There is probably a lot more I could say about this film, but I just don't have the time to be that comprehensive right now. I will say this, though: it's a deeply conflicted film on some levels, and not just because it portrays conflicted *characters*. For example, Luke quite rightly complains that the Jedi were deeply flawed and cites the rise of Darth Sidious -- which happened on their watch -- as an example of this. (And oh, how I hated hearing Mark Hamill speak one of the prequel character names.) But then Yoda, of all people, shows up -- and he's supposed to be the voice of wisdom again! Even though he was one of those deeply flawed Jedi! *Even though he lied to Luke and tried to trick him into murdering his father in the original trilogy*, which -- in hindsight, after the prequels came out -- I always took to be a sign of how Yoda and Obi-Wan had failed to learn their lesson following the rise of the Sith! (I did think it was interesting, though, that Yoda was, in this film, once again portrayed as a somewhat comical figure, as in the original trilogy, rather than whatever he was in the prequels.)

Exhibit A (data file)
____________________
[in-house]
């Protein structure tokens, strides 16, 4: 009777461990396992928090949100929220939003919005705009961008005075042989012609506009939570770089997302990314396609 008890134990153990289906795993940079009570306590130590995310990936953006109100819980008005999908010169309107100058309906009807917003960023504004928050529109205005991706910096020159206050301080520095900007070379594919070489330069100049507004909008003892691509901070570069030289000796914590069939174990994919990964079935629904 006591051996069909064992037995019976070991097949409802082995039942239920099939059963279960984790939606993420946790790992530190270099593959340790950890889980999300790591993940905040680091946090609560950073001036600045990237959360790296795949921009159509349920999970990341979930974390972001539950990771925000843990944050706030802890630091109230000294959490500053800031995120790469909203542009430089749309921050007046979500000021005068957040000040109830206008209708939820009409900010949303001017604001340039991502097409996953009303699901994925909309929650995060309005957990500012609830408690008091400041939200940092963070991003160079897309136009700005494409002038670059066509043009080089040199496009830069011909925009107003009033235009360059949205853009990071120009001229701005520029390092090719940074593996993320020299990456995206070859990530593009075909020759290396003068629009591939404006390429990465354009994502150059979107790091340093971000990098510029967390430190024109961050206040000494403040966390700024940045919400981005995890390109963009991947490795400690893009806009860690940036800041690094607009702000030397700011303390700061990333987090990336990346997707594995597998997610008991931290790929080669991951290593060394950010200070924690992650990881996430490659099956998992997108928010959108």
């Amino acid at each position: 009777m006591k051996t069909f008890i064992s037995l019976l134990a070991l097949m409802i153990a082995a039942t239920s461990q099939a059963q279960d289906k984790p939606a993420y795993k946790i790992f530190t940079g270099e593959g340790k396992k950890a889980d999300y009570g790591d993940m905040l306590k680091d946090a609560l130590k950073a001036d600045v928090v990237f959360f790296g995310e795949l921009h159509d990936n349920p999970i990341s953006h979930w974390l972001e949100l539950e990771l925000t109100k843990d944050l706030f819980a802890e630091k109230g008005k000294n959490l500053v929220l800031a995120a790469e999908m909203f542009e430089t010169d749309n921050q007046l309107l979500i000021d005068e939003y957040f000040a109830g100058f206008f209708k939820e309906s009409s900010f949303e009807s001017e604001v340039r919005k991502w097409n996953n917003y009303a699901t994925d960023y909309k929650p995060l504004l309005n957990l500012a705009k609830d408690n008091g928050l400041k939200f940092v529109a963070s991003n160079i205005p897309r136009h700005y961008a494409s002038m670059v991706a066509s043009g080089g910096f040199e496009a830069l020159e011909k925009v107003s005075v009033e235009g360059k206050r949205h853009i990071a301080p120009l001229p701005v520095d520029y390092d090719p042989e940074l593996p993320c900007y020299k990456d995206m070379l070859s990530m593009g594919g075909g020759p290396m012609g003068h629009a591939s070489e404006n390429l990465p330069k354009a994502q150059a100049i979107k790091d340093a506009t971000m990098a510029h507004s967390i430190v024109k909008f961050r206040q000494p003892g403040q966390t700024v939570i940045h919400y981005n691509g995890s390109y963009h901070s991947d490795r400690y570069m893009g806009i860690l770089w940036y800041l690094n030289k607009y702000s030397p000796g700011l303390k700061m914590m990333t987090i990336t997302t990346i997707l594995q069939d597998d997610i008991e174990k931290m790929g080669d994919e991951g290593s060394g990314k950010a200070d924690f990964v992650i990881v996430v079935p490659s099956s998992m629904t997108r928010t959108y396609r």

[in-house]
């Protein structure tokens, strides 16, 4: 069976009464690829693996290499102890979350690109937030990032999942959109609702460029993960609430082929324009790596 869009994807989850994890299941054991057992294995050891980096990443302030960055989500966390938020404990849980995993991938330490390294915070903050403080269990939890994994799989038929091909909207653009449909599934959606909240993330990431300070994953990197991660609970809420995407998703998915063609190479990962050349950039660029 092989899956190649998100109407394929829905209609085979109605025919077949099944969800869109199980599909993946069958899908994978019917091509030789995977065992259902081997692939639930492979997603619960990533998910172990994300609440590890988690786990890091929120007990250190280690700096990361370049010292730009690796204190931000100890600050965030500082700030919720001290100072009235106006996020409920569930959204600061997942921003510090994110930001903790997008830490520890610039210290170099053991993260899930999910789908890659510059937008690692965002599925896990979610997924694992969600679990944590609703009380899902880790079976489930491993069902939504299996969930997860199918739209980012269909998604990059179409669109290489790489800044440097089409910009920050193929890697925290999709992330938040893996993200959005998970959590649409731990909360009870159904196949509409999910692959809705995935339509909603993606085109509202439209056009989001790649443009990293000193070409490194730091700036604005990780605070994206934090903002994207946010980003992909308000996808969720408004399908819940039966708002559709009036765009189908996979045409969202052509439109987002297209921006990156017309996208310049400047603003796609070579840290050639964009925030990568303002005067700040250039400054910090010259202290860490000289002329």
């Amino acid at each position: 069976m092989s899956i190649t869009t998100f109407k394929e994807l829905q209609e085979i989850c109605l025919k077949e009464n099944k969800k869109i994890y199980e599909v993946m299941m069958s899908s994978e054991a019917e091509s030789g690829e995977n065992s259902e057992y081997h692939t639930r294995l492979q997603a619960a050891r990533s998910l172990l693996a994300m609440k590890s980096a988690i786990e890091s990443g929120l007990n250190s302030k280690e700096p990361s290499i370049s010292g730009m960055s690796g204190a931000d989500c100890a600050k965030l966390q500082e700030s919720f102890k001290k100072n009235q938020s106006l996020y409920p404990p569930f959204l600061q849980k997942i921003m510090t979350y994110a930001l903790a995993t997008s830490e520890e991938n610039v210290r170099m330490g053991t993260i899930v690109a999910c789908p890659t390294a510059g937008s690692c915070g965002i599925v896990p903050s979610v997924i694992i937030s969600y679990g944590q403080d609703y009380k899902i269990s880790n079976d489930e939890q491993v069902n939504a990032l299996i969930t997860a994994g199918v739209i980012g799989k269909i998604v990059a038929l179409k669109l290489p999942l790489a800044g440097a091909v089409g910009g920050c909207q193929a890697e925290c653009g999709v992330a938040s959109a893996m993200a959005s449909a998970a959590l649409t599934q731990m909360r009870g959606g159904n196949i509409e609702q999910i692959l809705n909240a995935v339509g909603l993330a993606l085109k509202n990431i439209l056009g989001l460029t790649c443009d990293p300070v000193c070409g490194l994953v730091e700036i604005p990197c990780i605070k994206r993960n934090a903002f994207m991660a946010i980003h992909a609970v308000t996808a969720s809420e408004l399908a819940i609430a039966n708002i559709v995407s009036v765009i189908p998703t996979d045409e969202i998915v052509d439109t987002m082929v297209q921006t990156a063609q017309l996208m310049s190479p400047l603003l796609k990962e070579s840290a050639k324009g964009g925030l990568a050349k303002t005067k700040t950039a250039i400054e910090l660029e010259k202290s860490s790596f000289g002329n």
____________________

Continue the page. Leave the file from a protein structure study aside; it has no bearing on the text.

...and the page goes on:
Edited by Peter T Chattaway

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SPOILER

Peter wrote:

Quote

I did think it was interesting, though, that Yoda was, in this film, once again portrayed as a somewhat comical figure, as in the original trilogy, rather than whatever he was in the prequels.

Of course, the old Yoda, which is the only Yoda Luke knows, was the comical Yoda.  

Starwars.com (marketing, of course), has a relatively open interview with Johnson on his choices in VII here: http://www.starwars.com/news/we-had-such-a-great-time-rian-johnson-on-the-path-to-star-wars-the-last-jedi.